Gefilte fish

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Gefilte fish
Gefilte fish topped with slices of carrot.jpg
Gefilte fish topped with slices of carrot
CourseHors d'oeuvre
Region or stateCentral and Eastern Europe, United States, Israel.
Created byAshkenazi Jewish communities
Main ingredientsGround fish

Gefilte fish (/ɡəˈfɪltə fɪʃ/; from Yiddish: געפֿילטע פֿיש‎, lit. "stuffed fish") is a dish made from a poached mixture of ground deboned fish, such as carp, whitefish, or pike. It is traditionally served as an appetizer by Ashkenazi Jewish households. Popular on Shabbat and Jewish holidays such as Passover, it may be consumed throughout the year.

Historically, gefilte fish was a stuffed whole fish consisting of minced-fish forcemeat stuffed inside the intact fish skin. By the 16th century, cooks had started omitting the labor-intensive stuffing step, and the seasoned fish was most commonly formed into patties similar to quenelles or fish balls.[1]

As Tamara Man Tweel puts it in her article, "Gefilte Fish in America":

Born in Europe out of religious obligation, poverty, and ingenuity, gefilte fish survived in America due to bottling technology, innovative advertising, and an American Jewish desire to experience faith through the large intestine.[2]

In Poland, gefilte fish, referred to as karp po żydowsku ("carp Jewish-style"), is a traditional dish in most Catholic Polish homes (more commonly in the northern regions near the Baltic Sea), and served on Christmas Eve (for twelve-dish supper) and on Holy Saturday.[3]

Preparation and serving[edit]

Gefilte fish: whole stuffed and garnished fish

Gefilte fish was traditionally cooked inside the intact skin of a fish, forming a loaf which is then sliced into portions before serving. More commonly, it is now most often cooked and served as egg-shaped patties, like quenelles. In the United Kingdom, gefilte fish is commonly fried.[4] Gefilte fish is typically garnished with a slice of carrot on top, and a horseradish mixture called chrain on the side.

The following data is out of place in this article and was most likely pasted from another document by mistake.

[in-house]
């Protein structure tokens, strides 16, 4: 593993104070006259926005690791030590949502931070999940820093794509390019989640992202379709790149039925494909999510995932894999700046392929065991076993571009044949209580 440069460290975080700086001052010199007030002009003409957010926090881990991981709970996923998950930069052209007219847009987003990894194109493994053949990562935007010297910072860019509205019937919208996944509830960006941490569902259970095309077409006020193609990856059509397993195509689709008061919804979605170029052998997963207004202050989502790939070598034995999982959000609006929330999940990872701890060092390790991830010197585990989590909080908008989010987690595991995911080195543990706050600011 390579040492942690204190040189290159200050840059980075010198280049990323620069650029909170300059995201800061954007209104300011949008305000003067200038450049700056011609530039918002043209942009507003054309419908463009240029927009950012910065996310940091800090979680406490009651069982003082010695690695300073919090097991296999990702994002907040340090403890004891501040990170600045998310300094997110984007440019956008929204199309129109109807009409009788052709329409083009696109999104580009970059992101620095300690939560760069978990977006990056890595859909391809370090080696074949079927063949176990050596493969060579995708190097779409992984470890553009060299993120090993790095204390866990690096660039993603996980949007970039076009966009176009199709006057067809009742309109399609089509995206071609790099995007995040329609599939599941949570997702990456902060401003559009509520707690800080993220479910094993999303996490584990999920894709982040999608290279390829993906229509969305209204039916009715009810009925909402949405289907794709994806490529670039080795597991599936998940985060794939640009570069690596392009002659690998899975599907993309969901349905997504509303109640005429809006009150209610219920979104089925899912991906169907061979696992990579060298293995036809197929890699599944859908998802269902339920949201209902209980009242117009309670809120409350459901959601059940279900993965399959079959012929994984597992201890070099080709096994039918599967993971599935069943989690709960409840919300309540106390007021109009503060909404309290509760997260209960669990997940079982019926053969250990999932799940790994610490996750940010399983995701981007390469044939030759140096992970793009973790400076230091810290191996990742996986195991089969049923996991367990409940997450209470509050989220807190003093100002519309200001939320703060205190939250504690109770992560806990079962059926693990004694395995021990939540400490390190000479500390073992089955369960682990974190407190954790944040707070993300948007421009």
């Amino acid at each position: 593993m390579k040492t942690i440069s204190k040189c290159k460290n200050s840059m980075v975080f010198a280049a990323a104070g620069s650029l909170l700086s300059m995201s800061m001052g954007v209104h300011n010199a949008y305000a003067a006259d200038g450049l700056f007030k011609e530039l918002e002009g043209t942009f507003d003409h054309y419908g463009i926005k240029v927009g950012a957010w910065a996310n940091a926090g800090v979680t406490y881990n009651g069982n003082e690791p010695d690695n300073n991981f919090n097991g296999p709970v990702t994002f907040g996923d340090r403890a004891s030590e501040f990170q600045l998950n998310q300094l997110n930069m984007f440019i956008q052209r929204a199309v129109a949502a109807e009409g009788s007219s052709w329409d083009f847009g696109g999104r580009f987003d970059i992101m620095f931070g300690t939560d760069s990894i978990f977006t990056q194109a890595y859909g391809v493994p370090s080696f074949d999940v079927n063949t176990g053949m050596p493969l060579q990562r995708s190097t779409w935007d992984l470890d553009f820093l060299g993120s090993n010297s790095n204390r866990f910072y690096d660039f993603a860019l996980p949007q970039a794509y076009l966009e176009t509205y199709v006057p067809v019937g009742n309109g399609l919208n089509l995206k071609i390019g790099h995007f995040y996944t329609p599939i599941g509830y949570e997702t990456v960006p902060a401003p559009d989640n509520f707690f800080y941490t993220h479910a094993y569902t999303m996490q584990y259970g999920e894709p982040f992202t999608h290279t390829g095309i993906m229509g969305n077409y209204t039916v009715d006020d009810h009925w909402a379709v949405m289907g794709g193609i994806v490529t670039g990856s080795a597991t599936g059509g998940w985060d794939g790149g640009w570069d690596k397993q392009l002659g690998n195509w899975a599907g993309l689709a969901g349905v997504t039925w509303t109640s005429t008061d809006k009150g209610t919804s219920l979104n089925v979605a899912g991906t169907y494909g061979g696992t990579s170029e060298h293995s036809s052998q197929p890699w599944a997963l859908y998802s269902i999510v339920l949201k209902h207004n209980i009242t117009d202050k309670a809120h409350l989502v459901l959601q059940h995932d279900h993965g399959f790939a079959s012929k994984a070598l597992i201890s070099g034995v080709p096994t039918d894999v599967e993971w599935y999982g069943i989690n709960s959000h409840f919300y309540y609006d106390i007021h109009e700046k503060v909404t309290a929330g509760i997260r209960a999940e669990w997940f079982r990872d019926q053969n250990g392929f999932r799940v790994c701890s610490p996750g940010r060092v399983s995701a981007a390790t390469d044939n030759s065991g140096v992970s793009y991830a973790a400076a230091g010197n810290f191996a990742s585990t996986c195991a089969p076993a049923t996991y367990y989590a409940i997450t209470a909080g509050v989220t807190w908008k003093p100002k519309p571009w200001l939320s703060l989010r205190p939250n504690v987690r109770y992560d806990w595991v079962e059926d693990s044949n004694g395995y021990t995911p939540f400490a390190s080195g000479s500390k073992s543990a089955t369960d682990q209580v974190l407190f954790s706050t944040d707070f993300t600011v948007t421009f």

To make the modernized "gefilte fish" fish balls, fish fillets are ground and mixed with eggs (some recipes exclude eggs), breadcrumbs or matza crumbs, spices, salt, onions, carrots, and sometimes potatoes, to produce a paste or dough which is then simmered in fish stock.[5]

Carp, pike, mullet, or whitefish are commonly used to make gefilte fish; more recently, Nile perch and salmon are also used, with gefilte fish made from salmon having a slightly pink hue.[6] Catfish is not used, however, because it is not Kosher.[7]

Sweet vs savoury[edit]

Gefilte fish may be slightly sweet or savory. Preparation of gefilte fish with sugar or black pepper is considered an indicator of whether a Jewish community was Galitzianer (with sugar) or Litvak (with pepper); the boundary separating northern from southern East Yiddish has thus been dubbed "the Gefilte Fish Line".[8] That this linguistic divide followed a line of sweet versus savoury gefilte fish preferences was first plotted by Yiddish linguist, Marvin Herzog, in the mid-1960s.[9]

If you trace this sweet-savory divide, you begin to see more than just a difference in palates. In the mid-1960s, Yiddish language scholar Marvin Herzog was perhaps the first to observe that plotting the boundaries of two of the main Yiddish dialects — the central Polish/Galician (Poylish/Galitzianer), and the more northern Lithuanian (Litvak) — creates a map that lines up exactly with the sweet and savory culinary lines. It's a division that doesn't map to any other political or natural border — a strictly Jewish geography later dubbed "the gefilte fish line." Tell us how you eat your gefilte fish, and we'll tell you who you are. [Italics in original.][9]